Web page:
I recently read an excellent article from Dr. Thomas E. Brown of the Yale Clinic for Attention and Related Disorders, titled ADD/ADHD and Impaired Executive Function in Clinical Practice. In it, Brown defines ADHD as “a cognitive disorder, a developmental impairment of executive functions (EFs), the self-management system of the brain.” By stepping away from the behavioral aspects of ADHD and moving toward this cognitive understanding, treatment planning can be readily tailored to compensate for specific missing skills and abilities. I frequently direct my clients to create structure and systems which will shore up the weaker areas, allowing them to improve their performance.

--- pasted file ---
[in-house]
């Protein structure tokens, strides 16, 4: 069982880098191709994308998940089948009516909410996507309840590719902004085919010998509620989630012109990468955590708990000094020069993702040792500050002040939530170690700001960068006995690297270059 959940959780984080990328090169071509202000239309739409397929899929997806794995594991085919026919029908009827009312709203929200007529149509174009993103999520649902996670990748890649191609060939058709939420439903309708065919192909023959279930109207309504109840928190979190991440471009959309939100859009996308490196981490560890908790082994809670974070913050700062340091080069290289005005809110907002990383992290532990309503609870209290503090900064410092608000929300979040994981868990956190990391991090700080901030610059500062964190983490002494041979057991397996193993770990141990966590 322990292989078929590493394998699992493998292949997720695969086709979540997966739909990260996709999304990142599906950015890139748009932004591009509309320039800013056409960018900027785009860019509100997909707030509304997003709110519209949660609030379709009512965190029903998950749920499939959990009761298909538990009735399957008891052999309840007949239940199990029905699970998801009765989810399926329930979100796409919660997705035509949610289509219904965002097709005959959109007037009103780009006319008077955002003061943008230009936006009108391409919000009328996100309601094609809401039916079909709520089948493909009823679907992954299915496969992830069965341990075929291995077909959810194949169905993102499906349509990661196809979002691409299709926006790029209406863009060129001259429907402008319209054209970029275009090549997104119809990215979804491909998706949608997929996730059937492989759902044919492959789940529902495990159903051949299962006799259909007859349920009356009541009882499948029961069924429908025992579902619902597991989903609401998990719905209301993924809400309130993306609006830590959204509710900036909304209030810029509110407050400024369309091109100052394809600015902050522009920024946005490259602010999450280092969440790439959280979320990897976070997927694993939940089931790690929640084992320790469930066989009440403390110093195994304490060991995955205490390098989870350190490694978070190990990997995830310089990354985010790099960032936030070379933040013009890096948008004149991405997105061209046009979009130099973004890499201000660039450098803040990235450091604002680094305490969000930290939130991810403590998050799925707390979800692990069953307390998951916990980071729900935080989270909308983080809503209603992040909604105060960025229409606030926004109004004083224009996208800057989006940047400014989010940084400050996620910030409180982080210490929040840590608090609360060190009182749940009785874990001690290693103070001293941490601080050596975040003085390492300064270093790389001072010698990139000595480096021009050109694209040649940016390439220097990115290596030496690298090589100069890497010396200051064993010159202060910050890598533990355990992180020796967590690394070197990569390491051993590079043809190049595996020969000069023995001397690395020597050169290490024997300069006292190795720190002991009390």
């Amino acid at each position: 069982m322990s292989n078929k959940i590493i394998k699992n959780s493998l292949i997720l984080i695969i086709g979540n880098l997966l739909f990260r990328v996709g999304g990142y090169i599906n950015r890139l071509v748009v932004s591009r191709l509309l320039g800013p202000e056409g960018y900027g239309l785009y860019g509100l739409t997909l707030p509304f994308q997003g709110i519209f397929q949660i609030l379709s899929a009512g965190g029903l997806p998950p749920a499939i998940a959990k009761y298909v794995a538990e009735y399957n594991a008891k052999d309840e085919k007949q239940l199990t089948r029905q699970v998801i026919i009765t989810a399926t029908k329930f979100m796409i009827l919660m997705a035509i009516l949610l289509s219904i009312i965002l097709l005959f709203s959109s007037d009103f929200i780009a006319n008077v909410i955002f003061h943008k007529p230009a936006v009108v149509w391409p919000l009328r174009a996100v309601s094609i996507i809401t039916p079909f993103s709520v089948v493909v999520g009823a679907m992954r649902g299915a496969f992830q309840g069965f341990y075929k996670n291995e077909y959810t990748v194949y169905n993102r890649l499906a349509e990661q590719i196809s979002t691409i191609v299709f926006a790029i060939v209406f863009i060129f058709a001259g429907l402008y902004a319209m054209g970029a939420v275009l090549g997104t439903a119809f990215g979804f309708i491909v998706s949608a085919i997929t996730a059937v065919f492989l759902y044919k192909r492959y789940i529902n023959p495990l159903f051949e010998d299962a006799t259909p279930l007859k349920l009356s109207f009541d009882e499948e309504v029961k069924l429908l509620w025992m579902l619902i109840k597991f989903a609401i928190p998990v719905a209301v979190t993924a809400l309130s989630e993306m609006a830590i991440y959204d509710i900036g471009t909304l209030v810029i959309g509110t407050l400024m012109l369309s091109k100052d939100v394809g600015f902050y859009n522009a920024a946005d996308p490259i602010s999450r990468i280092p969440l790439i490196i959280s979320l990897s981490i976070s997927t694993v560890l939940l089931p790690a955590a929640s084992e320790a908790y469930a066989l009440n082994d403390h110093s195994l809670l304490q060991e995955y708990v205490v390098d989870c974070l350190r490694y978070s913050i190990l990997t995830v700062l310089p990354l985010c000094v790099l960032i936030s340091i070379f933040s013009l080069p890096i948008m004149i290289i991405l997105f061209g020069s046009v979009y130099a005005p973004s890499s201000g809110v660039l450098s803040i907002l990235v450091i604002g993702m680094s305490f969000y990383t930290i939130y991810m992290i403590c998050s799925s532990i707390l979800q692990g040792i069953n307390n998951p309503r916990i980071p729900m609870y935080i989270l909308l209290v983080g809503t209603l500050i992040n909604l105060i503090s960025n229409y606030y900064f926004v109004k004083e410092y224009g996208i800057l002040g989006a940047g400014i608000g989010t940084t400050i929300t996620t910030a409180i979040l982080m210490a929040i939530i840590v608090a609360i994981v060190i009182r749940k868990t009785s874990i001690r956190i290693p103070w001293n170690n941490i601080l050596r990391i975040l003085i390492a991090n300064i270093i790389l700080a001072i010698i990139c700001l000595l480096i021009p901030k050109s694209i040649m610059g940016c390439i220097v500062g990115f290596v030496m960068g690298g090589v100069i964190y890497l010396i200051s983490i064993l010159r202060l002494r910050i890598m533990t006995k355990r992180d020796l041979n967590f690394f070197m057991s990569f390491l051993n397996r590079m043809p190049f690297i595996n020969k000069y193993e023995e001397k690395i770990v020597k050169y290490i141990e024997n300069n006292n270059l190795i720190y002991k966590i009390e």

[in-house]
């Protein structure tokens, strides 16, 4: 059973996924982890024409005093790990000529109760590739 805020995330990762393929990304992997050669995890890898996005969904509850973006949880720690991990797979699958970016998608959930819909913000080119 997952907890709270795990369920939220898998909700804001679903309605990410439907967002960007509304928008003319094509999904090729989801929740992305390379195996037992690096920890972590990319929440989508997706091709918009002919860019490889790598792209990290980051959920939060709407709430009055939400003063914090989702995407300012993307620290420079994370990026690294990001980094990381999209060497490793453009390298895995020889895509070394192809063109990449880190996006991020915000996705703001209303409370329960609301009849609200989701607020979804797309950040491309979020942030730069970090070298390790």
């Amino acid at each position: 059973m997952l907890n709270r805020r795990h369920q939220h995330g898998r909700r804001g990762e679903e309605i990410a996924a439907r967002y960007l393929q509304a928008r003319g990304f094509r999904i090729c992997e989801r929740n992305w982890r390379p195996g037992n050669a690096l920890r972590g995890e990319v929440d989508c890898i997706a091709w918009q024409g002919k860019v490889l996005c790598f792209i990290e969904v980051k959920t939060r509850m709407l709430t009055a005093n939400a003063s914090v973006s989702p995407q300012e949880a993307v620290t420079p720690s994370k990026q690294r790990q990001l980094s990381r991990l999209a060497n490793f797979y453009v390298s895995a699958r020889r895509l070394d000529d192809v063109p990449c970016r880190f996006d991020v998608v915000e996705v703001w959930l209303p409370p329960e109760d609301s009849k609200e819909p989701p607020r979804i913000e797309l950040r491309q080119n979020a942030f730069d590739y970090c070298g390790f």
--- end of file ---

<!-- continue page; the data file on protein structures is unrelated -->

For some clients, medication alone can have a huge impact, for others, therapy such as Cognitive Behavioral Therapy (CBT) can address problem areas. Many clients can benefit from a combination of medication and therapy. I've found this EF conceptualization to be especially effective in treatment planning for my clients.